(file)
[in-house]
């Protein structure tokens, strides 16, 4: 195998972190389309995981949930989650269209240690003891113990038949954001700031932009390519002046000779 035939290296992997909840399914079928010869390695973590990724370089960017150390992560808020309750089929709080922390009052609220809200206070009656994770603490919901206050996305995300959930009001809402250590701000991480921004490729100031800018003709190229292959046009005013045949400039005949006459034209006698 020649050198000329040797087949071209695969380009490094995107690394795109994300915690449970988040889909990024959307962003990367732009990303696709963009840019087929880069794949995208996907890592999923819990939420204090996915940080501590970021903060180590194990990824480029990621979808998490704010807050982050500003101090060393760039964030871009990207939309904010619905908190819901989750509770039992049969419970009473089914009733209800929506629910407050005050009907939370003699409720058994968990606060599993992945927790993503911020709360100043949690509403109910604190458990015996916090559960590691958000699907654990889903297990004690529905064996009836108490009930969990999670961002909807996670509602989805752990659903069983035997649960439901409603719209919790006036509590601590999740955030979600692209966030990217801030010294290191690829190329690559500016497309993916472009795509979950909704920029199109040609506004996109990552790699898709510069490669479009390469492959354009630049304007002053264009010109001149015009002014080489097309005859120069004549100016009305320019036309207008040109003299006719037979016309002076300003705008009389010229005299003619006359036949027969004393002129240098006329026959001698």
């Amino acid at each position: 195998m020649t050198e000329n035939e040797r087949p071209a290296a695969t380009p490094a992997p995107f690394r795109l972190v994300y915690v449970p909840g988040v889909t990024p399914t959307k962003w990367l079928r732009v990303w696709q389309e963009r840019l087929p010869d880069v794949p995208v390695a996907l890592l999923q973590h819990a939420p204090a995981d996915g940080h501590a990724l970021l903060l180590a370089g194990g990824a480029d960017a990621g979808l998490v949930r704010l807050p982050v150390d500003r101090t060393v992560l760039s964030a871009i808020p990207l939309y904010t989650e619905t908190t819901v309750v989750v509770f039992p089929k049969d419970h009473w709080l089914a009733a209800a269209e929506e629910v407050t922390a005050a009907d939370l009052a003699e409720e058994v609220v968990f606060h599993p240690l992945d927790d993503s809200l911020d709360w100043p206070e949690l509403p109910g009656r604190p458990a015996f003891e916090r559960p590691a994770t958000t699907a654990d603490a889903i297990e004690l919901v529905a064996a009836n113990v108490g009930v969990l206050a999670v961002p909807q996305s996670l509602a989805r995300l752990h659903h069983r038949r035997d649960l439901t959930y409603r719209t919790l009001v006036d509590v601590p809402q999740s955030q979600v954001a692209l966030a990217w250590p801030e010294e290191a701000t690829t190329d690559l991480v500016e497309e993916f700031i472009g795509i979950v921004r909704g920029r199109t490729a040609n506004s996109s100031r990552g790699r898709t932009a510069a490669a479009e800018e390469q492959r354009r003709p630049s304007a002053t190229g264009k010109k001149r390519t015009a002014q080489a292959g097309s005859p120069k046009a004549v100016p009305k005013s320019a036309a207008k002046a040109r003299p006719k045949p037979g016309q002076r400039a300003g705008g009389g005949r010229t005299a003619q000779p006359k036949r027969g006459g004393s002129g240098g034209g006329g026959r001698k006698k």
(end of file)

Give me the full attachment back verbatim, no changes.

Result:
[in-house]
């Protein structure tokens, strides 16, 4: 195998972190389309995981949930989650269209240690003891113990038949954001700031932009390519002046000779 035939290296992997909840399914079928010869390695973590990724370089960017150390992560808020309750089929709080922390009052609220809200206070009656994770603490919901206050996305995300959930009001809402250590701000991480921004490729100031800018003709190229292959046009005013045949400039005949006459034209006698 020649050198000329040797087949071209695969380009490094995107690394795109994300915690449970988040889909990024959307962003990367732009990303696709963009840019087929880069794949995208996907890592999923819990939420204090996915940080501590970021903060180590194990990824480029990621979808998490704010807050982050500003101090060393760039964030871009990207939309904010619905908190819901989750509770039992049969419970009473089914009733209800929506629910407050005050009907939370003699409720058994968990606060599993992945927790993503911020709360100043949690509403109910604190458990015996916090559960590691958000699907654990889903297990004690529905064996009836108490009930969990999670961002909807996670509602989805752990659903069983035997649960439901409603719209919790006036509590601590999740955030979600692209966030990217801030010294290191690829190329690559500016497309993916472009795509979950909704920029199109040609506004996109990552790699898709510069490669479009390469492959354009630049304007002053264009010109001149015009002014080489097309005859120069004549100016009305320019036309207008040109003299006719037979016309002076300003705008009389010229005299003619006359036949027969004393002129240098006329026959001698």
């Amino acid at each position: 195998m020649t050198e000329n035939e040797r087949p071209a290296a695969t380009p490094a992997p995107f690394r795109l972190v994300y915690v449970p909840g988040v889909t990024p399914t959307k962003w990367l079928r732009v990303w696709q389309e963009r840019l087929p010869d880069v794949p995208v390695a996907l890592l999923q973590h819990a939420p204090a995981d996915g940080h501590a990724l970021l903060l180590a370089g194990g990824a480029d960017a990621g979808l998490v949930r704010l807050p982050v150390d500003r101090t060393v992560l760039s964030a871009i808020p990207l939309y904010t989650e619905t908190t819901v309750v989750v509770f039992p089929k049969d419970h009473w709080l089914a009733a209800a269209e929506e629910v407050t922390a005050a009907d939370l009052a003699e409720e058994v609220v968990f606060h599993p240690l992945d927790d993503s809200l911020d709360w100043p206070e949690l509403p109910g009656r604190p458990a015996f003891e916090r559960p590691a994770t958000t699907a654990d603490a889903i297990e004690l919901v529905a064996a009836n113990v108490g009930v969990l206050a999670v961002p909807q996305s996670l509602a989805r995300l752990h659903h069983r038949r035997d649960l439901t959930y409603r719209t919790l009001v006036d509590v601590p809402q999740s955030q979600v954001a692209l966030a990217w250590p801030e010294e290191a701000t690829t190329d690559l991480v500016e497309e993916f700031i472009g795509i979950v921004r909704g920029r199109t490729a040609n506004s996109s100031r990552g790699r898709t932009a510069a490669a479009e800018e390469q492959r354009r003709p630049s304007a002053t190229g264009k010109k001149r390519t015009a002014q080489a292959g097309s005859p120069k046009a004549v100016p009305k005013s320019a036309a207008k002046a040109r003299p006719k045949p037979g016309q002076r400039a300003g705008g009389g005949r010229t005299a003619q000779p006359k036949r027969g006459g004393s002129g240098g034209g006329g026959r001698k006698k």